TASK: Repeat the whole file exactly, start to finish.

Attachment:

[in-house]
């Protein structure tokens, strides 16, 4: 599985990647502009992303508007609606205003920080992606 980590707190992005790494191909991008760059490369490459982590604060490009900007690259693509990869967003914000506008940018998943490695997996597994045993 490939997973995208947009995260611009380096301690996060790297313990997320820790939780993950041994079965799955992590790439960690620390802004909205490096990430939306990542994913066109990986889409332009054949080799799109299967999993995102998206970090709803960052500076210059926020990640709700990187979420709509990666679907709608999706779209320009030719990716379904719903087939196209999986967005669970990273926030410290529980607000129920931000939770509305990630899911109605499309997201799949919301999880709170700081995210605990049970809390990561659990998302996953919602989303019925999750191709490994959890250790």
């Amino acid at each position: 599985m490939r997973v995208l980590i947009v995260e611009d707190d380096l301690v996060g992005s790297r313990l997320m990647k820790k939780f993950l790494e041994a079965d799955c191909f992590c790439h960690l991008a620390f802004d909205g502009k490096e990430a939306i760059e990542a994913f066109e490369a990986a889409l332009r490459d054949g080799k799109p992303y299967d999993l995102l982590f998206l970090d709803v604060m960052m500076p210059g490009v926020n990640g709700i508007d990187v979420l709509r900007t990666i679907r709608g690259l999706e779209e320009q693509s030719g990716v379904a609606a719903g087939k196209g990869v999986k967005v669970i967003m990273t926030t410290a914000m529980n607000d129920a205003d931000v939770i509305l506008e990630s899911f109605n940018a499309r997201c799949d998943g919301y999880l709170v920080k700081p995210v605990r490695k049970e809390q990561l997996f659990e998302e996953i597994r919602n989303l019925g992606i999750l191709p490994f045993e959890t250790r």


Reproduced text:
[in-house]
């Protein structure tokens, strides 16, 4: 599985990647502009992303508007609606205003920080992606 980590707190992005790494191909991008760059490369490459982590604060490009900007690259693509990869967003914000506008940018998943490695997996597994045993 490939997973995208947009995260611009380096301690996060790297313990997320820790939780993950041994079965799955992590790439960690620390802004909205490096990430939306990542994913066109990986889409332009054949080799799109299967999993995102998206970090709803960052500076210059926020990640709700990187979420709509990666679907709608999706779209320009030719990716379904719903087939196209999986967005669970990273926030410290529980607000129920931000939770509305990630899911109605499309997201799949919301999880709170700081995210605990049970809390990561659990998302996953919602989303019925999750191709490994959890250790």
């Amino acid at each position: 599985m490939r997973v995208l980590i947009v995260e611009d707190d380096l301690v996060g992005s790297r313990l997320m990647k820790k939780f993950l790494e041994a079965d799955c191909f992590c790439h960690l991008a620390f802004d909205g502009k490096e990430a939306i760059e990542a994913f066109e490369a990986a889409l332009r490459d054949g080799k799109p992303y299967d999993l995102l982590f998206l970090d709803v604060m960052m500076p210059g490009v926020n990640g709700i508007d990187v979420l709509r900007t990666i679907r709608g690259l999706e779209e320009q693509s030719g990716v379904a609606a719903g087939k196209g990869v999986k967005v669970i967003m990273t926030t410290a914000m529980n607000d129920a205003d931000v939770i509305l506008e990630s899911f109605n940018a499309r997201c799949d998943g919301y999880l709170v920080k700081p995210v605990r490695k049970e809390q990561l997996f659990e998302e996953i597994r919602n989303l019925g992606i999750l191709p490994f045993e959890t250790r």